This piece was developed and written by the Governing Institute Content Studio, with information and input from Accenture.

Boosting plan efficiency while improving services for members and retirees

Public employees increasingly want to know retirement administrators are applying best practices to protect retirement plans and they desire easy access to information about retirement options, as well as coaching to help make investment and retirement decisions. These demands create new challenges around an essential but often underappreciated component of pension reform: benefits administration. This guide offers a formal framework for transformation of pension plan administration through modernizing workflow processes, investing wisely in new technology, and serving the needs of internal and external stakeholders. With a framework in place, administrators can contribute to the long-term viability of retirement programs and better meet the financial needs of public retirees.

The California Public Employees’ Retirement System (CalPERS) ranks as the largest public pension plan in the United States.

Growing challenges for pension administrators

The stakes are high when it comes to reforming pension administration. Well-run retirement plans are an important reason why talented employees join the public sector workforce. In a 2018 Accenture survey of 2,800 public and private employees, 78 percent said pension benefits are critical to accepting employment and 73 percent stay with an employer because of the retirement benefits offered.

Administrators at the largest state-run pension programs are no strangers to challenges—for decades they’ve serviced hundreds of thousands of members and overseen millions of dollars in benefits. But even these seasoned professionals say nothing compares to the challenges that have intensified over the last decade due largely to four key factors.

  • Growing structural complexity
  • Changing roles for administrative staffs
  • New customer engagement demands
  • Ineffective legacy technology
Michigan’s Office of Retirement Services counts more than 550,000 active members and retirees across five different systems. The systems have $80 billion in assets and pay out about $7.3 billion in pension and healthcare benefits annually.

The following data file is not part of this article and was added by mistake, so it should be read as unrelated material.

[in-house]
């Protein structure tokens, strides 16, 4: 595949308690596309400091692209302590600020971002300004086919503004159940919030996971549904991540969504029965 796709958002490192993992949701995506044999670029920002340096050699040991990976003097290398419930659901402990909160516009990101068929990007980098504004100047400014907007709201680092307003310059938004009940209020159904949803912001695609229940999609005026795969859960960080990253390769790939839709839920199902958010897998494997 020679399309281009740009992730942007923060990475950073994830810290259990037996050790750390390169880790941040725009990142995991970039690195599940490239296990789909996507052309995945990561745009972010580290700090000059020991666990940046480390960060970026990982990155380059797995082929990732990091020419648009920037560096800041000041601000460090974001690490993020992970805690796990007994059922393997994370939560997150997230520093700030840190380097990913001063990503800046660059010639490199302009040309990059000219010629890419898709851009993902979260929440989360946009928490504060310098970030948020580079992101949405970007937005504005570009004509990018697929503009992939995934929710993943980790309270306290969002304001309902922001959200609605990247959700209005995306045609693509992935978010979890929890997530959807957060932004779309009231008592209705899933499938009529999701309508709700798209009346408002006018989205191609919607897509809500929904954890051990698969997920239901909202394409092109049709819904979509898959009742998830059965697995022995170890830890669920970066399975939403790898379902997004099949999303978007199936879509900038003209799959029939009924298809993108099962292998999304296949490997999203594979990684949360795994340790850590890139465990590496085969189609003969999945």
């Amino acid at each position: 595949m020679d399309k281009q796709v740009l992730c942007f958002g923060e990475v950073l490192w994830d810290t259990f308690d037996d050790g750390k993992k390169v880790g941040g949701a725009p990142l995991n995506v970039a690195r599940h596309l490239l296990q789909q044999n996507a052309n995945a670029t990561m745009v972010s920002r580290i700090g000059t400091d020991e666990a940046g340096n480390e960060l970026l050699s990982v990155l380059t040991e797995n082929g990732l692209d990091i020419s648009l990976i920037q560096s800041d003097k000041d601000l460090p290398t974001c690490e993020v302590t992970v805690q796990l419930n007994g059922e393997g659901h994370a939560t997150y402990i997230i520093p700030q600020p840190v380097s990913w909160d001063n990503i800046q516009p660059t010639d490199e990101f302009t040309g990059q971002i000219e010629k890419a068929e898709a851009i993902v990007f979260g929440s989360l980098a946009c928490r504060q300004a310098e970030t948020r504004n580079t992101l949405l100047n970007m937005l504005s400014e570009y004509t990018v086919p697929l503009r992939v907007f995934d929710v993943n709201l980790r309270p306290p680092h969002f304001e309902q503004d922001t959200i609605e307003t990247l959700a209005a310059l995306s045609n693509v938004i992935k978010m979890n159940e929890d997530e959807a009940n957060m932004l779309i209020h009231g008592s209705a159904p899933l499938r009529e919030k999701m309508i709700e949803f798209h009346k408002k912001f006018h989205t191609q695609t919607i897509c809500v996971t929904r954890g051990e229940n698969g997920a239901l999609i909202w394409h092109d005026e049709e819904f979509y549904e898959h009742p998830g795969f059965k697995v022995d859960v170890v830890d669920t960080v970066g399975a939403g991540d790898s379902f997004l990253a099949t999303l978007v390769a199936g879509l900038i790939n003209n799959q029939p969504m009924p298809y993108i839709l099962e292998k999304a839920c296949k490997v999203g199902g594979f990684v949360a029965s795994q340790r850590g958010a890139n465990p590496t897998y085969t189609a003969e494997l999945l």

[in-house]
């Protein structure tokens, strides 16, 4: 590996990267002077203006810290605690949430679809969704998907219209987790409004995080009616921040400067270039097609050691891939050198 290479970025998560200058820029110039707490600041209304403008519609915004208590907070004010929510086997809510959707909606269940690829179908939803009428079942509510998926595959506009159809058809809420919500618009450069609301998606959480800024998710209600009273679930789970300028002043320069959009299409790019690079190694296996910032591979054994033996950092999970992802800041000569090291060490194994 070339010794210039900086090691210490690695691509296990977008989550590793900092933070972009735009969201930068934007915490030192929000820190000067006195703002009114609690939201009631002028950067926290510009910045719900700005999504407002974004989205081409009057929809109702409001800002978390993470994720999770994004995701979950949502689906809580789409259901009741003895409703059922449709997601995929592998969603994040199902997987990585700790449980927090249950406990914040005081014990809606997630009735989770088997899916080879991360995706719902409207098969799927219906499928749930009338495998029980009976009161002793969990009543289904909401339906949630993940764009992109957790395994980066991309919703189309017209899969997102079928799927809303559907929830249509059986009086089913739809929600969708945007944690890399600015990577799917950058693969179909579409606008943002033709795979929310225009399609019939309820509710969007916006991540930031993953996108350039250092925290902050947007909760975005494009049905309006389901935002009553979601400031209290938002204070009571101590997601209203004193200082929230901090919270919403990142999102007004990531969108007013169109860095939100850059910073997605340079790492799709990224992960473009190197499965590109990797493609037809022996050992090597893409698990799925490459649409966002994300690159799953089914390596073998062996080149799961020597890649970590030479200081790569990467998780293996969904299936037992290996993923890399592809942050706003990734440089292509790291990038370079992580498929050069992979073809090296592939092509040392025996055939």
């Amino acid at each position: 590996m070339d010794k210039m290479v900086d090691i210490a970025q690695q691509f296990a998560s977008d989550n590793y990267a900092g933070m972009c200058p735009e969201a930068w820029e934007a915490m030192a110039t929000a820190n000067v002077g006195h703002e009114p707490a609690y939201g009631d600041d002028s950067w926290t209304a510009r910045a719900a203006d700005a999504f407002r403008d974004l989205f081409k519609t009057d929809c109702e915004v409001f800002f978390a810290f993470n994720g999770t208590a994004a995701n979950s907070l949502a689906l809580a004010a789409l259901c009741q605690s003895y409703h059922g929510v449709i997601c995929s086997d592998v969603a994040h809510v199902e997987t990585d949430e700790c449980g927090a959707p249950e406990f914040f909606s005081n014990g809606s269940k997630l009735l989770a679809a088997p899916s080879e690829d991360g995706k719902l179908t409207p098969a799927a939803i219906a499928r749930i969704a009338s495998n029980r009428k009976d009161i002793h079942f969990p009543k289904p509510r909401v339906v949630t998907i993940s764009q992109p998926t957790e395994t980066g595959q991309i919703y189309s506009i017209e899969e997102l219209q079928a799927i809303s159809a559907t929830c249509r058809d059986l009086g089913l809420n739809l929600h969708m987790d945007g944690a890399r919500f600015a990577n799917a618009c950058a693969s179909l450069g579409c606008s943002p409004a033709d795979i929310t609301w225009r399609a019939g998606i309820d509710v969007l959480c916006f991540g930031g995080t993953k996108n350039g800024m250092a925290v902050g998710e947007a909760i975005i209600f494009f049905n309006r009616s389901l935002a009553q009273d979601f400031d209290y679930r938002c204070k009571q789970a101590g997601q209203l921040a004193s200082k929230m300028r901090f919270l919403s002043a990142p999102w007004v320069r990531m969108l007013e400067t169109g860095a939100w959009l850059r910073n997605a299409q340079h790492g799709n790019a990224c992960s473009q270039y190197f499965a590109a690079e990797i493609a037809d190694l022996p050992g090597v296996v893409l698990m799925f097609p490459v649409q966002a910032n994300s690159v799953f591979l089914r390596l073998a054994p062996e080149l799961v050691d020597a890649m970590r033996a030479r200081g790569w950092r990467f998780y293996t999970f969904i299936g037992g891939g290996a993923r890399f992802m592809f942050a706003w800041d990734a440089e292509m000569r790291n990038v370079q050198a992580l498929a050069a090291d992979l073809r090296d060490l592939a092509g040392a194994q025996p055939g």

Opportunities for retirement systems: The impact of transformation

To address these challenges, many pension systems have launched initiatives to modernize processes, technology and organizational cultures. Here’s a look at how forward-leaning organizations are achieving immediate results from their transformation efforts and creating a foundation for long-term improvements.

  • The value of automation
  • New operational insights
  • A better customer experience
In the last five years, the Ohio Public Employees Retirement System added 30,000 retirees, with another 60,000 of the program’s active members becoming eligible for retirement over the next five years.

A four-step approach to transforming retirement administration

The unique needs of each public sector retirement program require administrators and their staffs to tailor transformation plans accordingly. Still, executives experienced in modernization projects point to these critical steps for success.

  1. Define the business case.
  2. Start with process modernization.
  3. Capitalize on technology innovation.
  4. Empower people inside and outside of government to embrace change.

Transformation never ends

Pension reforms, an onslaught of new retirees, digital innovation and shifting end-user expectations—these all add up to ongoing changes for the foreseeable future and new challenges for retirement plan administrators. Along with the complexities that arise with change, savvy organizations are uncovering a wealth of opportunities to improve their programs.

But successful transformation requires a formal framework for modernizing workflow processes, investing wisely in new technology, and serving the needs of internal and external stakeholders. With a framework in place, administrators can address the operational imperatives that contribute to the long-term viability of retirement programs and meet the financial needs of public retirees.

Above all, modernization must be approached holistically, considering the people, processes and technologies that make up the pension ecosystem.

“Stakeholders need to optimize several dimensions in parallel: the business operating model, the IT operating model and the delivery model for how they work with customers, employers and others,” Accenture’s Davies says. “I’ve never seen a case where fixing one of these elements was enough. Pension organizations have to see the complete picture so they can optimize each of these areas simultaneously.”

Now’s the time to push ahead aggressively on this journey.

“I suspect that fundamental changes in government retirement programs are the new normal for us,” says Bishop, director of the Virginia Retirement System. “This is not a project that will have an end, but will serve as a launching pad for continued progress.”

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